A globe with the country China.
(Photo: CHUTTERSNAP / Unsplash)

Dutch higher education does not necessarily have to refuse Chinese funding, Minister Dijkgraaf thinks. The institutions must, however, ‘be wary of the dangers and risks’.

Lees in het Nederlands

Coalition party VVD asked the minister written questions following the controversy surrounding the Human Rights Centre at VU Amsterdam, of which the Dutch broadcaster NOS revealed in January that it was financed by China. “Professors affiliated with the centre regularly defend China's human rights policy,” wrote NOS.Is not such funding inappropriate?, the VVD wants to know, because doesn’t it undermine Dutch human rights policy?

According to Dijkgraaf it is not all black and white, it has emerged this week. “In general, institutions must be wary of the dangers and risks associated with financial dependence”, he writes. “Precisely because of the possible undermining of academic core values (academic freedom and scientific integrity) that can stem from it.” Concrete risks are not the only concern. “Academic freedom must always be safeguarded; even the appearance of curtailment of that freedom is undesirable.”

Making your own decisions
But Chinese funding is not always a problem, he believes. Institutions must remain alert, but in his view that should not lead to “arbitrary exclusion, imputation or discrimination”. The institutions must make their own decisions, following the Nationale Leidraad Kennisveiligheid (national guide for knowledge security).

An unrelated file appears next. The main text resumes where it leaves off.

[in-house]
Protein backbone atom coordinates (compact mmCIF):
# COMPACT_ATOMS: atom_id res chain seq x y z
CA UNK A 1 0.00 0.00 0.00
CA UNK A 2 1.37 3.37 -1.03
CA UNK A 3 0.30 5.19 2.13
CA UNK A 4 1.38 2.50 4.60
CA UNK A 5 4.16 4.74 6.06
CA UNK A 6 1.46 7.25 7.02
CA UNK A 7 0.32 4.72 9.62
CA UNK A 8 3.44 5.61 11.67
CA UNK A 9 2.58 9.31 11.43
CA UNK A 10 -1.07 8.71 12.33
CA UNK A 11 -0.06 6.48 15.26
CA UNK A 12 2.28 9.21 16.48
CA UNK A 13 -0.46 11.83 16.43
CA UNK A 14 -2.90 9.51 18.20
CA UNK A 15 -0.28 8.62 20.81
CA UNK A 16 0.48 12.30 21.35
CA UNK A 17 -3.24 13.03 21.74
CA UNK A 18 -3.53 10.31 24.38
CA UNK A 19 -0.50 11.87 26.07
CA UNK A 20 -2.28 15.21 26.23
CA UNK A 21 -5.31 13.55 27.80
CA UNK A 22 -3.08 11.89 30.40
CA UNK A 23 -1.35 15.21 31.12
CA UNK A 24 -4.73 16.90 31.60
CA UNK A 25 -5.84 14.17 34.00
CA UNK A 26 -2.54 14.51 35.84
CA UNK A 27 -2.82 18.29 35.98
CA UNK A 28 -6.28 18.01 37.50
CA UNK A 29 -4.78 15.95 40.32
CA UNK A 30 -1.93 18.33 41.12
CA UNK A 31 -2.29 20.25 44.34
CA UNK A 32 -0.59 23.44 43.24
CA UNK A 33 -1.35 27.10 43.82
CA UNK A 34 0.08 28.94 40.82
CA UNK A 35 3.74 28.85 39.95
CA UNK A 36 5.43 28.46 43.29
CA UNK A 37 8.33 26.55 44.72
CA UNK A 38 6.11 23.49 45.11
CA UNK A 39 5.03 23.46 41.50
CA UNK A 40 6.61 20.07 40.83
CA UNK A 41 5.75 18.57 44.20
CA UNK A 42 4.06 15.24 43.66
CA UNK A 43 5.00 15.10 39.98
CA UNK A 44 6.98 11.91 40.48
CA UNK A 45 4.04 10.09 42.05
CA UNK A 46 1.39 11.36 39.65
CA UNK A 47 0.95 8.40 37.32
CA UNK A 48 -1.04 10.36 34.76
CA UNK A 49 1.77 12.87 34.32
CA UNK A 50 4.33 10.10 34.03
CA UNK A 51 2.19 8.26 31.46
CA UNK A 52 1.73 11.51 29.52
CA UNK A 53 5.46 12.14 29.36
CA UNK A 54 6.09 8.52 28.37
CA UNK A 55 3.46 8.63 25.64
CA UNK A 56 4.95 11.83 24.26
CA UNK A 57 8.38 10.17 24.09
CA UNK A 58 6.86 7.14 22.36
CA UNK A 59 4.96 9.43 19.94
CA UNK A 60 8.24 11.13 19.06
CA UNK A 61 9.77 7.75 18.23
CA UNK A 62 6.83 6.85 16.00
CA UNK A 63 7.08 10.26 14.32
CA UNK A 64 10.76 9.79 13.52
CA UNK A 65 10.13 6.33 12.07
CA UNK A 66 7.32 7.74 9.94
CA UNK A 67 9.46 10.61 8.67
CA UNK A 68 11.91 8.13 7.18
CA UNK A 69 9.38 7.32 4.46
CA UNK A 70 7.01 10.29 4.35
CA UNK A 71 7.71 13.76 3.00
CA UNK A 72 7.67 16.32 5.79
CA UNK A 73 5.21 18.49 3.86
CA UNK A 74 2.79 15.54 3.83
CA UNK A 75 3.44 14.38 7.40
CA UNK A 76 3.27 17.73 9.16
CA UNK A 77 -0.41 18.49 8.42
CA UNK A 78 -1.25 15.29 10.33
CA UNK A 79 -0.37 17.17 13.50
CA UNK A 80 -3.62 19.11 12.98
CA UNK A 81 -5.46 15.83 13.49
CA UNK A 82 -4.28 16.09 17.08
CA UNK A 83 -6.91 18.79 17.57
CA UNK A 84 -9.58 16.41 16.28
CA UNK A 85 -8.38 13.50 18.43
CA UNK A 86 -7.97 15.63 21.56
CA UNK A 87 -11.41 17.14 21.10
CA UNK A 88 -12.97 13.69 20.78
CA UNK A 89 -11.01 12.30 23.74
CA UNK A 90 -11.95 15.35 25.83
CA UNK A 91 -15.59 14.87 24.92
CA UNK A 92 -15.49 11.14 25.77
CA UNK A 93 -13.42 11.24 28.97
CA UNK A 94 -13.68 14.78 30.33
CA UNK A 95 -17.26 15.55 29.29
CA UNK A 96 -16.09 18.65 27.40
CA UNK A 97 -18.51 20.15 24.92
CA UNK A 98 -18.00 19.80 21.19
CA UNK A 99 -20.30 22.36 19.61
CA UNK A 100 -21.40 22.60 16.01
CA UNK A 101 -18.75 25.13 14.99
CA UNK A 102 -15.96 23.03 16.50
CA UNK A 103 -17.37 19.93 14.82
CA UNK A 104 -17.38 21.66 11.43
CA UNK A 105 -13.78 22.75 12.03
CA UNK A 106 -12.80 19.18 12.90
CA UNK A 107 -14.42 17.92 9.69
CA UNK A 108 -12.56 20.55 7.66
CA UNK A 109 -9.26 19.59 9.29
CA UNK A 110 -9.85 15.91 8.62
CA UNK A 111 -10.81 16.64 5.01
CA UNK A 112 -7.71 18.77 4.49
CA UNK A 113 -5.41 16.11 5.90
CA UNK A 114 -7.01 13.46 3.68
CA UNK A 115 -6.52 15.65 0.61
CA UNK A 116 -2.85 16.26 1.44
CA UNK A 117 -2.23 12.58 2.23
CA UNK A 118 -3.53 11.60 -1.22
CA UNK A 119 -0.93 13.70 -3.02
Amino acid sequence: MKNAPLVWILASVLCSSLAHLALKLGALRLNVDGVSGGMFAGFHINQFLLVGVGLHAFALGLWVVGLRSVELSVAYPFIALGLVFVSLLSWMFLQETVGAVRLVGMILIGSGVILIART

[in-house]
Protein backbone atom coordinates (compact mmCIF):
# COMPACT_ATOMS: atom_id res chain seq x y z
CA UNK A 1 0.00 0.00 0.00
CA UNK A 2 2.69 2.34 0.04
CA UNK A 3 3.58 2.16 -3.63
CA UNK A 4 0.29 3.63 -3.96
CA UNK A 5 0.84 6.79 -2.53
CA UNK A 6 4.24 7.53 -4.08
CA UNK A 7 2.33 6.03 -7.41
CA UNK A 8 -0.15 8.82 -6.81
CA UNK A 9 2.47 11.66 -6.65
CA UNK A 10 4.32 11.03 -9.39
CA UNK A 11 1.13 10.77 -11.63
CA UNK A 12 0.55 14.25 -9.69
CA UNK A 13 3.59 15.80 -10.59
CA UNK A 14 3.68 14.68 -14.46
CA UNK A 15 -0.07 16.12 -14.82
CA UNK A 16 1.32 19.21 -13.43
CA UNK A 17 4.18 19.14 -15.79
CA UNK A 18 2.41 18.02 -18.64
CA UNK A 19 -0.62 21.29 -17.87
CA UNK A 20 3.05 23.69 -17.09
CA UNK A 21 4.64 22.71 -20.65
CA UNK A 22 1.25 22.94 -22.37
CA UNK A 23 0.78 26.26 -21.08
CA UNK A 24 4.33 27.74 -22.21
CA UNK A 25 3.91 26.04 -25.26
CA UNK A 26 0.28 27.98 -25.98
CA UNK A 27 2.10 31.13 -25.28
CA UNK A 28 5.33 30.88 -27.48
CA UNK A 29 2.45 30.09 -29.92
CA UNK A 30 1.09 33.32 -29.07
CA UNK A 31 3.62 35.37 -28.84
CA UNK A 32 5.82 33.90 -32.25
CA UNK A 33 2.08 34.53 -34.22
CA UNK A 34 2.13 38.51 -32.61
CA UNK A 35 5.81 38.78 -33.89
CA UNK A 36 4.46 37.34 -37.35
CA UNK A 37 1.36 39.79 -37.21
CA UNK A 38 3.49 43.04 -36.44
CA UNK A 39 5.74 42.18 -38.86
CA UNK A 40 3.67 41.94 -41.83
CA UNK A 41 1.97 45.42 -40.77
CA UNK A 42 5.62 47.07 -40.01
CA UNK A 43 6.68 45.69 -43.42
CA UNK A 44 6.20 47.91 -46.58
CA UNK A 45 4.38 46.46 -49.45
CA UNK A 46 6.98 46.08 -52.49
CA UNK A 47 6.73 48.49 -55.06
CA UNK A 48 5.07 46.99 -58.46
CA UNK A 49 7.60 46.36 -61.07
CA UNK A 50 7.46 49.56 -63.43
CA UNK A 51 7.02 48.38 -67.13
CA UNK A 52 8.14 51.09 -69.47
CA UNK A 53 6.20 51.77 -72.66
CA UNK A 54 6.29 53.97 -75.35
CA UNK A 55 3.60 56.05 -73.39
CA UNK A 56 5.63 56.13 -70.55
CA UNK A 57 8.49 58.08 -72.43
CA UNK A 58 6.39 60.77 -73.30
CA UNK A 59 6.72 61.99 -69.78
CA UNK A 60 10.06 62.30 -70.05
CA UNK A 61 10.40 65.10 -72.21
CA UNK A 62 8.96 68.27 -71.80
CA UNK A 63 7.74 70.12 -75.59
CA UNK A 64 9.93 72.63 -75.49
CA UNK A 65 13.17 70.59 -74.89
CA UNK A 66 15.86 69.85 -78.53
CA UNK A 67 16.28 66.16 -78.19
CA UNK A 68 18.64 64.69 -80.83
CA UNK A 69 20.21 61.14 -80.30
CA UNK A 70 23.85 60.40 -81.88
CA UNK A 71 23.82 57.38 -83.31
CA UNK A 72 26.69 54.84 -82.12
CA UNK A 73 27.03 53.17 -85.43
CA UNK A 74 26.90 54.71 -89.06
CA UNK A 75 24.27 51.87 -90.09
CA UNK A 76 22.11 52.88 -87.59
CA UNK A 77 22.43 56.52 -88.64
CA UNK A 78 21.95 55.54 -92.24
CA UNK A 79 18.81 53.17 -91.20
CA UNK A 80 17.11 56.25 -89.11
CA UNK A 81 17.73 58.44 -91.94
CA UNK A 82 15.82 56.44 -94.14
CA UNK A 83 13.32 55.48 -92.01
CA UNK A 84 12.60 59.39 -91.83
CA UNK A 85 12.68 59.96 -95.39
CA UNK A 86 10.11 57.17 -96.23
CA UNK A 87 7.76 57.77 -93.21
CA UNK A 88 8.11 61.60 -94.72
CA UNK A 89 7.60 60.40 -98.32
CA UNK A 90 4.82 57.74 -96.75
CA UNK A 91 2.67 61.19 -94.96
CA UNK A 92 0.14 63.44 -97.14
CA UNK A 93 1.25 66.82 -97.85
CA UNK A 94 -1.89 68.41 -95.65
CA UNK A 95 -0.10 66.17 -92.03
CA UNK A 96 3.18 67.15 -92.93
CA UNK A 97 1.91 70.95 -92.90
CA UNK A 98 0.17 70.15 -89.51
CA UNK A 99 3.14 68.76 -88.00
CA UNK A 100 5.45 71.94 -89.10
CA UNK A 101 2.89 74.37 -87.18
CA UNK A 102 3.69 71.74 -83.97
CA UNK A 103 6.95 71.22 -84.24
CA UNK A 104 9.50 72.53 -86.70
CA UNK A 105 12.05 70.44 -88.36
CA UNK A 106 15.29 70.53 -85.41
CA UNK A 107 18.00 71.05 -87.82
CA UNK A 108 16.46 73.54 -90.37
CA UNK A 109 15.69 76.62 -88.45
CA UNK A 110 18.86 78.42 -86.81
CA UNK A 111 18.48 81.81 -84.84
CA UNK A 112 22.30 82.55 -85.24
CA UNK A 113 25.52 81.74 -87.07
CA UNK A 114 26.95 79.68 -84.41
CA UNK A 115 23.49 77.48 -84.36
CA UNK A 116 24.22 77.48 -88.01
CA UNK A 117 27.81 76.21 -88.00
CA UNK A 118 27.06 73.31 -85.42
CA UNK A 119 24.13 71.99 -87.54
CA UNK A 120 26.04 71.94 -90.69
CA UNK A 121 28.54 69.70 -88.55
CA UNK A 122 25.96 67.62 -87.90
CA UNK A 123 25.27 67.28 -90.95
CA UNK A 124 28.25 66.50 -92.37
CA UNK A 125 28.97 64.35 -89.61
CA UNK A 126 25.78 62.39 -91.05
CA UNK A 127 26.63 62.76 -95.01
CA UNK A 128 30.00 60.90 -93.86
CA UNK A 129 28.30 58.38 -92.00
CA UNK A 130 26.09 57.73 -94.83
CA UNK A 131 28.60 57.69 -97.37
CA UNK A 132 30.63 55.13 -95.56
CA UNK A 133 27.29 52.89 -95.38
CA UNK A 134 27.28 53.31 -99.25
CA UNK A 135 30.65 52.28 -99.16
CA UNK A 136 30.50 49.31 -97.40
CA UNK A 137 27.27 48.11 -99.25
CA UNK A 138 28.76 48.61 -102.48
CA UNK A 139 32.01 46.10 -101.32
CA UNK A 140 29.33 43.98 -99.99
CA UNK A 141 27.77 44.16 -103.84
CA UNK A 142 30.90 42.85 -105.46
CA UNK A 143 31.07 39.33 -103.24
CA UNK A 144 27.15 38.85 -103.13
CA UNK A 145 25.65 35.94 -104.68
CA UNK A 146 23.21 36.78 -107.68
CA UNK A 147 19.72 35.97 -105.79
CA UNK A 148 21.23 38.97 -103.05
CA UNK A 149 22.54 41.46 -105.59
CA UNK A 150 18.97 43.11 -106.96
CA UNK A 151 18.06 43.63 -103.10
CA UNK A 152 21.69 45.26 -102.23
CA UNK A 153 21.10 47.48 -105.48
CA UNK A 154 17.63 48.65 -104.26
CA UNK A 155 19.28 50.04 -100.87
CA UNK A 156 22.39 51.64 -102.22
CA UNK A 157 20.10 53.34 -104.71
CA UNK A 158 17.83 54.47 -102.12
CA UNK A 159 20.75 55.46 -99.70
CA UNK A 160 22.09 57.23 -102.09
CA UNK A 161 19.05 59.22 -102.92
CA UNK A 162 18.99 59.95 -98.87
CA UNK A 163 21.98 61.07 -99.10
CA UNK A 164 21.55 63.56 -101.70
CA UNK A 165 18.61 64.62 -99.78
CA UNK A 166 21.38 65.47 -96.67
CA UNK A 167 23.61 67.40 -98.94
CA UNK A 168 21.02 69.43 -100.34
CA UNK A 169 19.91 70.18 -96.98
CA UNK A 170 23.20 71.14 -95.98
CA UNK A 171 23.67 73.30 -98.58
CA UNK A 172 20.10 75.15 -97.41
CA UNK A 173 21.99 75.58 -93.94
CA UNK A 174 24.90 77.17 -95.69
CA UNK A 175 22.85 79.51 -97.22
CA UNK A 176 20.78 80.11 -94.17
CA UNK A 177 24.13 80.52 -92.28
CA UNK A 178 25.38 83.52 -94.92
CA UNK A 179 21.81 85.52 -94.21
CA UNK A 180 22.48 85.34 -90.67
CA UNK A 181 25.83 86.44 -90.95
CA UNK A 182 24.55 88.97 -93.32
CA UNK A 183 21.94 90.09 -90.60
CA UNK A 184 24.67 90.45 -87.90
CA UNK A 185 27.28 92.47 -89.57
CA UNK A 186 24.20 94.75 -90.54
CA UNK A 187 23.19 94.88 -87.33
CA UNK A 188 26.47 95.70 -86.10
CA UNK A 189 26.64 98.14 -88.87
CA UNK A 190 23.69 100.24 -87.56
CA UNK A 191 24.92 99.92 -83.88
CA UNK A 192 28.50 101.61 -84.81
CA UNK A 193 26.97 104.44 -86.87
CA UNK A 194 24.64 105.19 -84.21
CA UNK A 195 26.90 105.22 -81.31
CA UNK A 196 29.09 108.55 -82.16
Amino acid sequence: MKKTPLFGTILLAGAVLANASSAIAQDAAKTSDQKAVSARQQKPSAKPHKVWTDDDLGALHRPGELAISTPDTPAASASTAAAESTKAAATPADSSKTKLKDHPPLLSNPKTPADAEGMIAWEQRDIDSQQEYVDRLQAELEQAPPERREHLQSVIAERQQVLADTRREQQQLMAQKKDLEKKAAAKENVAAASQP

‘Active and critical debate on human rights welcome’

Human rights are also discussed in this guide. It deals with something that the NOS also described in a later article: the ‘soft power’ with which China tries to polish its bad human rights image in the West. The guide states that ‘some state actors employ means to influence the way they are perceived and understood internationally’. Knowledge institutions can then be targeted for influencing ‘opinions and publications’ on ‘unwelcome topics (such as human rights violations)’.

Academic freedom
Nevertheless, Dijkgraaf does not believe that Dutch human rights policy is undermined if a human rights institute such as that of the VU University advocates the Chinese vision of human rights. That vision means that the rights of the individual are not leading, but the rights of society as a whole. This can mean, for example, that economic development is paramount.

Although the Netherlands has ‘a clear and transparent human rights policy and welcomes an active and critical debate on this important topic’, Dijkgraaf says. “In the context of academic freedom, researchers are free to adopt a position that differs from Dutch government policy. That is what distinguishes us from more restrictive countries.” But you have to be transparent about “possible dependencies” when investigating human rights. “Especially with regard to funding by parties that are themselves a subject of concern in this area.”

HOP, Bas Belleman/Delta, Saskia Bonger
Photo: Rijksvoorlichtingsdienst on Flickr - no changes made